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Prominent Nunavut and Ontario lawyer disbarred for bigamy, fraud after marrying 2 women

James Morton pleaded guilty in 2019 for bigamy and forgery for creating phony divorce papers to marry a second woman. Ontario's Law Society Tribunal has now revoked his licence to practise law.

James Morton was disbarred in Ontario and fined at his Law Society Tribunal Hearing

James Morton has been disbarred in Ontario for forging documents to divorce his wife in order to marry his law clerk. (LinkedIn)

A prominent lawyer in Nunavut and Ontario has been disbarred by Ontario's Law Society Tribunal for forging divorce documents and illegally marrying a second woman while he was already married.

James Morton's hearing was held Wednesday, where a three-person panel revoked his licence to practise law and fined him $4,500 to pay to the Law Society of Ontario, according to an endorsement document from the Law Society Tribunal. 

Morton pleaded guilty to charges of bigamy and forgery in a Ontario court on April 26, 2019, and was sentenced in September of that year. 

He was originally suspended from practising law in Nunavut and Ontario in 2018.

According to the reason for sentencing, Morton had forged a divorce order in 2018 to marry his paralegal while still being married to his first wife

Morton was married to his first wife — a Justice of the Peace he met at law school — for 30 years before that.

The charges

According to the reason for sentencing, a few years before the incident occurred, he started a relationship with his paralegal who had been working for him for 10 years. 

In 2016, Morton had moved his law office from the Greater Toronto Area to Hamilton. During a trip to Montreal in March 2017, Morton and the paralegal became engaged. At the time, she was still married and told him she was getting a divorce. Morton told her he was also getting a divorce.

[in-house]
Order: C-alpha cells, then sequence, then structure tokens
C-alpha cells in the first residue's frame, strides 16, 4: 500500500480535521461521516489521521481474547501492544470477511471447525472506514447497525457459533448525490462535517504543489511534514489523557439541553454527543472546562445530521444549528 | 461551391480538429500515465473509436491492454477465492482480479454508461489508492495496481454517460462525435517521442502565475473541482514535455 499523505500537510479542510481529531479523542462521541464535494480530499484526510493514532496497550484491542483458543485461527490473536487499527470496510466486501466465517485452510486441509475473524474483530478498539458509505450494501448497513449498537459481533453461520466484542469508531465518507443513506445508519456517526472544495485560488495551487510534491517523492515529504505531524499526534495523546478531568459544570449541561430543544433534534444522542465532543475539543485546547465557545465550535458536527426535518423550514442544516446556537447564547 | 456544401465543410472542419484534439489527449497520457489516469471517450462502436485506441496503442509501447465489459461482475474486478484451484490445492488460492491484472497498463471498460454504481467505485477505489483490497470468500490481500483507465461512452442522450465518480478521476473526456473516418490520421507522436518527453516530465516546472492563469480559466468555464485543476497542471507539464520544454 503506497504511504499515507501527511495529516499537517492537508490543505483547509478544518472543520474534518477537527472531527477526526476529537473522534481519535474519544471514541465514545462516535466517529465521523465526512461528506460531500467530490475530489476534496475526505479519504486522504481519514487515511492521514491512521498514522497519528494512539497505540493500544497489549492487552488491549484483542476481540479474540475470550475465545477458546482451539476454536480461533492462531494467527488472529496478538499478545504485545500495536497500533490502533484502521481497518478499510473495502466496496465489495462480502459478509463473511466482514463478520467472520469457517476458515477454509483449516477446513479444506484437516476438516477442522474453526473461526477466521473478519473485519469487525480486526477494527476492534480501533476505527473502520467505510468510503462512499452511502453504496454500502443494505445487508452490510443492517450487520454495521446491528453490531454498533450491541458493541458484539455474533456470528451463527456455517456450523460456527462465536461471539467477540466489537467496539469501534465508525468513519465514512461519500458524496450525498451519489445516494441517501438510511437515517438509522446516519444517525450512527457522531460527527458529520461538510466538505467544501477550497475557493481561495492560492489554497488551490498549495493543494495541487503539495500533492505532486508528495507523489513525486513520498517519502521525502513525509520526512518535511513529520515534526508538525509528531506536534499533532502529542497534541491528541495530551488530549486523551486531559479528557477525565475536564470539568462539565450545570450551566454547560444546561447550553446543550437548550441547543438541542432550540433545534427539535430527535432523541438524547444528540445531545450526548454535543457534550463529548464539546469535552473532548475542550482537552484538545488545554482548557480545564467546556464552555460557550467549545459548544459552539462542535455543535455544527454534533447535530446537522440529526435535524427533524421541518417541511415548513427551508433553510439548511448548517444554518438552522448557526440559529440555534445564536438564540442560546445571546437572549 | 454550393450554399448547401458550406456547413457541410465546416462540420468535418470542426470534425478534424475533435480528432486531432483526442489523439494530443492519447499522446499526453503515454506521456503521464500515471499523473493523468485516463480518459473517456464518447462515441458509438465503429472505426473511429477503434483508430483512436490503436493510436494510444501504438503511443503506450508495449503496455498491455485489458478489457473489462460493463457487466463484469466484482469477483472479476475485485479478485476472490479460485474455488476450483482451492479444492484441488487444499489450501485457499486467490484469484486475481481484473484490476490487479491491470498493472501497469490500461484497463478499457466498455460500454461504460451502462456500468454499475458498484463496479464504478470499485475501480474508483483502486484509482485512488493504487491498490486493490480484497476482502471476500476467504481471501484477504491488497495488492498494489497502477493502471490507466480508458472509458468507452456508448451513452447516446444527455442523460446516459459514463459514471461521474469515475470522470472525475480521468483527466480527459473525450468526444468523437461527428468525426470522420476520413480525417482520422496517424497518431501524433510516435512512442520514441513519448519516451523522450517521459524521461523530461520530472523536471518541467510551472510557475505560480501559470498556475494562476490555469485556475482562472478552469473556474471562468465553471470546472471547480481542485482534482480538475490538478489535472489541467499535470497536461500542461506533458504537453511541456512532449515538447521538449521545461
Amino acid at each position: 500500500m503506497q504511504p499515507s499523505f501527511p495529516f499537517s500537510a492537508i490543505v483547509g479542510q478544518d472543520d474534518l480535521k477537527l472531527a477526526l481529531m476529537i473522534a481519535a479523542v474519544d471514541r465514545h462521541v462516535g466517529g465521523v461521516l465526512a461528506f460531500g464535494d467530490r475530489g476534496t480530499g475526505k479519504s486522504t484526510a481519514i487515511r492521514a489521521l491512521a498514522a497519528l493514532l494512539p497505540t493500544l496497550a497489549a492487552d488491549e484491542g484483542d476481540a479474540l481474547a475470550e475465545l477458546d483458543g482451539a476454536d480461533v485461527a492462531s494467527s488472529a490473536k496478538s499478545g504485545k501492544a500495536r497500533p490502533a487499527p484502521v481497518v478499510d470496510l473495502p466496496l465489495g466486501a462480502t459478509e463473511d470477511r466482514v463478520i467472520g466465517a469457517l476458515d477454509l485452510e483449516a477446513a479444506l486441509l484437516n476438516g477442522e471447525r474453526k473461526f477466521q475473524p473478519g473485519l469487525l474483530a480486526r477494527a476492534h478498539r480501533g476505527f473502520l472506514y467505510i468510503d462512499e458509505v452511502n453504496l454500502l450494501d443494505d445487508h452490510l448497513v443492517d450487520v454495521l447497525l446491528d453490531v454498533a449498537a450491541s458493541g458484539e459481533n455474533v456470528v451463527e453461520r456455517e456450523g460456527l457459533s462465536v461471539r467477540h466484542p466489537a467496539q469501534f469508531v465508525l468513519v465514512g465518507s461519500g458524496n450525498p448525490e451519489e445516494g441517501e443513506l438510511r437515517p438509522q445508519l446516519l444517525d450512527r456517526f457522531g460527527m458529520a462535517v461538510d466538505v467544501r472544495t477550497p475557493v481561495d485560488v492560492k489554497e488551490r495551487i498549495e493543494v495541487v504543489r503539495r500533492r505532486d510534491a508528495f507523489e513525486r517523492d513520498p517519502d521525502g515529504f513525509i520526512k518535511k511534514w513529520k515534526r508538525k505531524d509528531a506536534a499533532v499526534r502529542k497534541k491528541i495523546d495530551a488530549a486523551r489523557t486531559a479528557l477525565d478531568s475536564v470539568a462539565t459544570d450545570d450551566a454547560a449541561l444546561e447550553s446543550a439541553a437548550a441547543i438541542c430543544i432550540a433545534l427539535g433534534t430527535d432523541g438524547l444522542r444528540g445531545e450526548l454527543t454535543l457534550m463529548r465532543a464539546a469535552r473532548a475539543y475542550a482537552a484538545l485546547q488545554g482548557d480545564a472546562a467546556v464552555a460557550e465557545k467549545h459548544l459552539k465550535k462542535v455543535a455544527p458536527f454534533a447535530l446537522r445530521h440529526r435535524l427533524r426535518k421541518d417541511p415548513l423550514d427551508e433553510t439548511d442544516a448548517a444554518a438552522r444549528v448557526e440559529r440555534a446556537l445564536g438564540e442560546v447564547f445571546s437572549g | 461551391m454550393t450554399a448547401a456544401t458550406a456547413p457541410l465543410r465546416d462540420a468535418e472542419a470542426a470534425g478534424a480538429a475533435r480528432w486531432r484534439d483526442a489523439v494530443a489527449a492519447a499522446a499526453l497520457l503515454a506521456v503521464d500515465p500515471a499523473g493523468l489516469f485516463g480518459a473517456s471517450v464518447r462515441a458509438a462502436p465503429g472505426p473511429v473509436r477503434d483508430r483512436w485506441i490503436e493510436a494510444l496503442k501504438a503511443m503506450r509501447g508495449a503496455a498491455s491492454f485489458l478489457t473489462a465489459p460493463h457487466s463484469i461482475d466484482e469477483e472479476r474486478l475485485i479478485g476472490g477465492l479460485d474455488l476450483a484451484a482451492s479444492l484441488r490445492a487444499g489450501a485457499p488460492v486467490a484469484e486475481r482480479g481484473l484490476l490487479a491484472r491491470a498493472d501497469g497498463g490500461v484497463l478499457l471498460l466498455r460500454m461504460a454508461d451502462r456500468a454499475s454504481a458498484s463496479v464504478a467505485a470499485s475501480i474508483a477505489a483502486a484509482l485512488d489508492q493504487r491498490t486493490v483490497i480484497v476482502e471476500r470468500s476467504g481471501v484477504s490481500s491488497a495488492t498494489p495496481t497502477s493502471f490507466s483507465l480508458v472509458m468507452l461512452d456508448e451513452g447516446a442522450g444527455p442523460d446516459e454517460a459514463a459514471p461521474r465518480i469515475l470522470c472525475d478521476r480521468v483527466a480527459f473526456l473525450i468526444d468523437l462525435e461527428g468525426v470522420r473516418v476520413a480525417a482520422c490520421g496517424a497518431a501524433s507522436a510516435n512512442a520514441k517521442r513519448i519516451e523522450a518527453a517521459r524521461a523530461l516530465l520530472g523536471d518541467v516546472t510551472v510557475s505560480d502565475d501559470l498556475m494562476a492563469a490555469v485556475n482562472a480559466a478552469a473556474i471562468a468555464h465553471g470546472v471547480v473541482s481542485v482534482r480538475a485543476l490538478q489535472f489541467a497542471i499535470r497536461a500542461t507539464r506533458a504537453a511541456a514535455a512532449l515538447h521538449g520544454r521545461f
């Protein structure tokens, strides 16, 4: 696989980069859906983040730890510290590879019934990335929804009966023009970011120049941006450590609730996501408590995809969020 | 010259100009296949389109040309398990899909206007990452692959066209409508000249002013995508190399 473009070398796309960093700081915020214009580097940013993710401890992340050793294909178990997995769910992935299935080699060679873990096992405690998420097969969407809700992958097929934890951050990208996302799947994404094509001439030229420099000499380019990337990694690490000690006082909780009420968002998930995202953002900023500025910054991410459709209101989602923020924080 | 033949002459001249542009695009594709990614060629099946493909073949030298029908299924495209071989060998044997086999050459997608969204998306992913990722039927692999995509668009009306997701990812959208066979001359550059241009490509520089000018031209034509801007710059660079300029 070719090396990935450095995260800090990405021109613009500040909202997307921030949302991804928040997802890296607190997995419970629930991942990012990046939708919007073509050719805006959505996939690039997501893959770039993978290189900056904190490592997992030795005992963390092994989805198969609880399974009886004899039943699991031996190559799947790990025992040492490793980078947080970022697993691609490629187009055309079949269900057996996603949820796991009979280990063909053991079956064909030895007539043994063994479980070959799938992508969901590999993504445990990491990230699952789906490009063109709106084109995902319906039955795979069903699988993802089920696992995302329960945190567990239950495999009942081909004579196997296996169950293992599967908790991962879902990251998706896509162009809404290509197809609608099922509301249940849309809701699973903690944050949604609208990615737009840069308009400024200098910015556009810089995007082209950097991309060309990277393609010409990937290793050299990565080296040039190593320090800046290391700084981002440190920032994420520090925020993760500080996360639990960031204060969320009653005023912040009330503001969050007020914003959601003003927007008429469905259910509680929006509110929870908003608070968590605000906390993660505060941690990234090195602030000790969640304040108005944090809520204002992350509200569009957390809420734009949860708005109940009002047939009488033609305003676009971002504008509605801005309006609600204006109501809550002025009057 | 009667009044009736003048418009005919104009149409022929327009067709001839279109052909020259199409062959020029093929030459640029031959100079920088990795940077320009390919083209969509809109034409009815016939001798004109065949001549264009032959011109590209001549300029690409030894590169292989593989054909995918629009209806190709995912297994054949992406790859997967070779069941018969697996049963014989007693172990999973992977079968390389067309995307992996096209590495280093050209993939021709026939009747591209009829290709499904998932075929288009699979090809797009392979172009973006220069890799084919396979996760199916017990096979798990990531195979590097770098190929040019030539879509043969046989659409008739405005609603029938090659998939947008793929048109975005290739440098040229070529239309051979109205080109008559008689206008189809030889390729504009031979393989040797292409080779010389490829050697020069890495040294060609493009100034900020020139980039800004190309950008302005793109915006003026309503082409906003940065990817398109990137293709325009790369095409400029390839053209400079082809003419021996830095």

Morton and his new fiancée bought the house they had been running the law office out of in the summer of 2017, a few months after their engagement. 

In September 2017, Morton's fiancée received her legal divorce papers. Morton never filed for divorce and created phony papers he then showed her. 

They scheduled a wedding date and sent out invitations for May 12, 2018, at a golf club in Hamilton. 

Forged papers

With the wedding day approaching, Morton's fiancée was asking him to obtain a marriage licence that he kept saying he would deal with. The woman sent their law student to the courthouse with Morton's fake divorce order to obtain a certificate of divorce, which was needed to get the marriage licence. 

When the law student gave the court clerk the phony document, the clerk realized something was wrong and told the student the court couldn't issue the certificate until they found the file. 

The student returned to the office and told the fiancée what had happened and that the clerk would mail the divorce certificate. 

The court clerk notified the police of Morton's fraudulent divorce order on May 2, 2018. 

That same day, Morton went to Hamilton's city hall with a second forged document, a certificate of divorce, and obtained a marriage licence. 

Ten days later, the wedding went ahead. 

Police investigation

Meanwhile, police were investigating the phony divorce order and spoke to Morton's first wife on May 8, 2018. She told police she had spoken to Morton about it and that both of them were confused as to who or why anyone would make a fake divorce order.  

Police asked Morton the same day to come into the station for an interview. But Morton didn't go in for the interview until May 23, 2018, after his law student sent police pictures of the wedding to his second wife. 

In the interview, Morton admitted to police he had created the fake divorce order but that he never gave it to anyone because it wasn't real. He also told police that he never told his second wife that he was divorced. 

In a victim impact statement from Morton's first wife to the court, she said she learned on June 22, 2018, that "the husband [she] adored was facing criminal charges."

"My life as I knew it was gone. My hopes and dreams for the future were destroyed. Everything that we had discussed and planned was over."

On Sept. 11, 2019, Justice Howard Borenstein sentenced Morton to six months house arrest and 50 hours of community service. 

ABOUT THE AUTHOR

Jackie McKay

Reporter

Jackie McKay is a Métis journalist working for CBC in Nunavut. She has worked as a reporter in Thunder Bay, Yellowknife, Whitehorse and Iqaluit. Jackie also worked on CBC Radio One shows including The Current, Metro Morning, after graduating from Ryerson University in 2017. Follow her on Twitter @mckayjacqueline.

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